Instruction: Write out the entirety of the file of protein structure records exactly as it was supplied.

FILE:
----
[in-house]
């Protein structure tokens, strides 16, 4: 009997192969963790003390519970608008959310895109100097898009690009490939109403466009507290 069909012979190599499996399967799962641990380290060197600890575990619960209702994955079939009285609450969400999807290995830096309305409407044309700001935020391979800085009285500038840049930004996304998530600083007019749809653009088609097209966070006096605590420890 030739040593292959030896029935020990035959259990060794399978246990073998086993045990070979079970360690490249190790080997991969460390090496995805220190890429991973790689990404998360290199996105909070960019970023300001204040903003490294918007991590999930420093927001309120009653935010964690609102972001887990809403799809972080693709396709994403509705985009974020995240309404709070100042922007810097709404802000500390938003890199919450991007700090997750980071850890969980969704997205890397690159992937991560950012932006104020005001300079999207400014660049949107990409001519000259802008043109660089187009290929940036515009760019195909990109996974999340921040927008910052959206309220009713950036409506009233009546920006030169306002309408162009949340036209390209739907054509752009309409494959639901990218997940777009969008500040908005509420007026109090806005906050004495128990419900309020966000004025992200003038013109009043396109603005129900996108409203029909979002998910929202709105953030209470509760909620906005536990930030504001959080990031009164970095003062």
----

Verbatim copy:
[in-house]
């Protein structure tokens, strides 16, 4: 009997192969963790003390519970608008959310895109100097898009690009490939109403466009507290 069909012979190599499996399967799962641990380290060197600890575990619960209702994955079939009285609450969400999807290995830096309305409407044309700001935020391979800085009285500038840049930004996304998530600083007019749809653009088609097209966070006096605590420890 030739040593292959030896029935020990035959259990060794399978246990073998086993045990070979079970360690490249190790080997991969460390090496995805220190890429991973790689990404998360290199996105909070960019970023300001204040903003490294918007991590999930420093927001309120009653935010964690609102972001887990809403799809972080693709396709994403509705985009974020995240309404709070100042922007810097709404802000500390938003890199919450991007700090997750980071850890969980969704997205890397690159992937991560950012932006104020005001300079999207400014660049949107990409001519000259802008043109660089187009290929940036515009760019195909990109996974999340921040927008910052959206309220009713950036409506009233009546920006030169306002309408162009949340036209390209739907054509752009309409494959639901990218997940777009969008500040908005509420007026109090806005906050004495128990419900309020966000004025992200003038013109009043396109603005129900996108409203029909979002998910929202709105953030209470509760909620906005536990930030504001959080990031009164970095003062």